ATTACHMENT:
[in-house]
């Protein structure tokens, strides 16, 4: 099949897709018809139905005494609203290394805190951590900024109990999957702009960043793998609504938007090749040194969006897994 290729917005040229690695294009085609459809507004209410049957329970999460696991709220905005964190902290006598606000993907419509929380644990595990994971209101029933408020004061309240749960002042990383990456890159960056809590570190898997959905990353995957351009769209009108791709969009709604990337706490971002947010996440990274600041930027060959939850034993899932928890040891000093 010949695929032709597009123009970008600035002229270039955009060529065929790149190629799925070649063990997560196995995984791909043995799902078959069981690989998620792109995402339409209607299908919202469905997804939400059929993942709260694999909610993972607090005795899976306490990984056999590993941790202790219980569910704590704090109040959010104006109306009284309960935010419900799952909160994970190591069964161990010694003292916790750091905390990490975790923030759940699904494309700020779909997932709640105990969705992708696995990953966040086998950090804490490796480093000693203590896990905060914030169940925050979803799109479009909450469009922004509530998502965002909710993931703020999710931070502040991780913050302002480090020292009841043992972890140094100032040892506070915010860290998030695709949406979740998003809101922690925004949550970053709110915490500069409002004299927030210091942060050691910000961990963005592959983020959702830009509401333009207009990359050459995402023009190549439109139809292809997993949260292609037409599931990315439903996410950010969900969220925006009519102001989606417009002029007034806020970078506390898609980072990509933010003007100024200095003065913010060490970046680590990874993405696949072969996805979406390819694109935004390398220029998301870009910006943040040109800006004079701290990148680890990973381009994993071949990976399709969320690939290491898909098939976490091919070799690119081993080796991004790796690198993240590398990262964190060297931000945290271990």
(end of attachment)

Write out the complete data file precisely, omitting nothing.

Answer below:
[in-house]
């Protein structure tokens, strides 16, 4: 099949897709018809139905005494609203290394805190951590900024109990999957702009960043793998609504938007090749040194969006897994 290729917005040229690695294009085609459809507004209410049957329970999460696991709220905005964190902290006598606000993907419509929380644990595990994971209101029933408020004061309240749960002042990383990456890159960056809590570190898997959905990353995957351009769209009108791709969009709604990337706490971002947010996440990274600041930027060959939850034993899932928890040891000093 010949695929032709597009123009970008600035002229270039955009060529065929790149190629799925070649063990997560196995995984791909043995799902078959069981690989998620792109995402339409209607299908919202469905997804939400059929993942709260694999909610993972607090005795899976306490990984056999590993941790202790219980569910704590704090109040959010104006109306009284309960935010419900799952909160994970190591069964161990010694003292916790750091905390990490975790923030759940699904494309700020779909997932709640105990969705992708696995990953966040086998950090804490490796480093000693203590896990905060914030169940925050979803799109479009909450469009922004509530998502965002909710993931703020999710931070502040991780913050302002480090020292009841043992972890140094100032040892506070915010860290998030695709949406979740998003809101922690925004949550970053709110915490500069409002004299927030210091942060050691910000961990963005592959983020959702830009509401333009207009990359050459995402023009190549439109139809292809997993949260292609037409599931990315439903996410950010969900969220925006009519102001989606417009002029007034806020970078506390898609980072990509933010003007100024200095003065913010060490970046680590990874993405696949072969996805979406390819694109935004390398220029998301870009910006943040040109800006004079701290990148680890990973381009994993071949990976399709969320690939290491898909098939976490091919070799690119081993080796991004790796690198993240590398990262964190060297931000945290271990």